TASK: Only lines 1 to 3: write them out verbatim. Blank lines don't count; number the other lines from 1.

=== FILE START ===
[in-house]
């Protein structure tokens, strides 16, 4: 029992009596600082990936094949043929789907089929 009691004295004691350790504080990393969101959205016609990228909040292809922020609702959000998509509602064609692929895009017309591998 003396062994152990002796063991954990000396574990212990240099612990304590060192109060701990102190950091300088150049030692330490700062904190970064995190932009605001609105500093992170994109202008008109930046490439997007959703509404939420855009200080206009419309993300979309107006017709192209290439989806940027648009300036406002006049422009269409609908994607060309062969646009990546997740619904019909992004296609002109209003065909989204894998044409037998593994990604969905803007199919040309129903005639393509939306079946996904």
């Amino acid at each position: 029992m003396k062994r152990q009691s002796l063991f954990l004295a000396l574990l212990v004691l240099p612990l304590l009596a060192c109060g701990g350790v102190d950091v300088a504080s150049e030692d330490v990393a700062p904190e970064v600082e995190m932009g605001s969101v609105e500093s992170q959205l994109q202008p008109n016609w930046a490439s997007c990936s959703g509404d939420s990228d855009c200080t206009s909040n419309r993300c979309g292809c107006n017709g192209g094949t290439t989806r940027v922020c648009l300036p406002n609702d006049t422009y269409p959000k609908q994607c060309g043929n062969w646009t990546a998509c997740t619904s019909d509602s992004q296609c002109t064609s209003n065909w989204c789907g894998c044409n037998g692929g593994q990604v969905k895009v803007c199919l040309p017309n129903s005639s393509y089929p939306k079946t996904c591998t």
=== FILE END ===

[in-house]
């Protein structure tokens, strides 16, 4: 029992009596600082990936094949043929789907089929 009691004295004691350790504080990393969101959205016609990228909040292809922020609702959000998509509602064609692929895009017309591998 003396062994152990002796063991954990000396574990212990240099612990304590060192109060701990102190950091300088150049030692330490700062904190970064995190932009605001609105500093992170994109202008008109930046490439997007959703509404939420855009200080206009419309993300979309107006017709192209290439989806940027648009300036406002006049422009269409609908994607060309062969646009990546997740619904019909992004296609002109209003065909989204894998044409037998593994990604969905803007199919040309129903005639393509939306079946996904």
């Amino acid at each position: 029992m003396k062994r152990q009691s002796l063991f954990l004295a000396l574990l212990v004691l240099p612990l304590l009596a060192c109060g701990g350790v102190d950091v300088a504080s150049e030692d330490v990393a700062p904190e970064v600082e995190m932009g605001s969101v609105e500093s992170q959205l994109q202008p008109n016609w930046a490439s997007c990936s959703g509404d939420s990228d855009c200080t206009s909040n419309r993300c979309g292809c107006n017709g192209g094949t290439t989806r940027v922020c648009l300036p406002n609702d006049t422009y269409p959000k609908q994607c060309g043929n062969w646009t990546a998509c997740t619904s019909d509602s992004q296609c002109t064609s209003n065909w989204c789907g894998c044409n037998g692929g593994q990604v969905k895009v803007c199919l040309p017309n129903s005639s393509y089929p939306k079946t996904c591998t």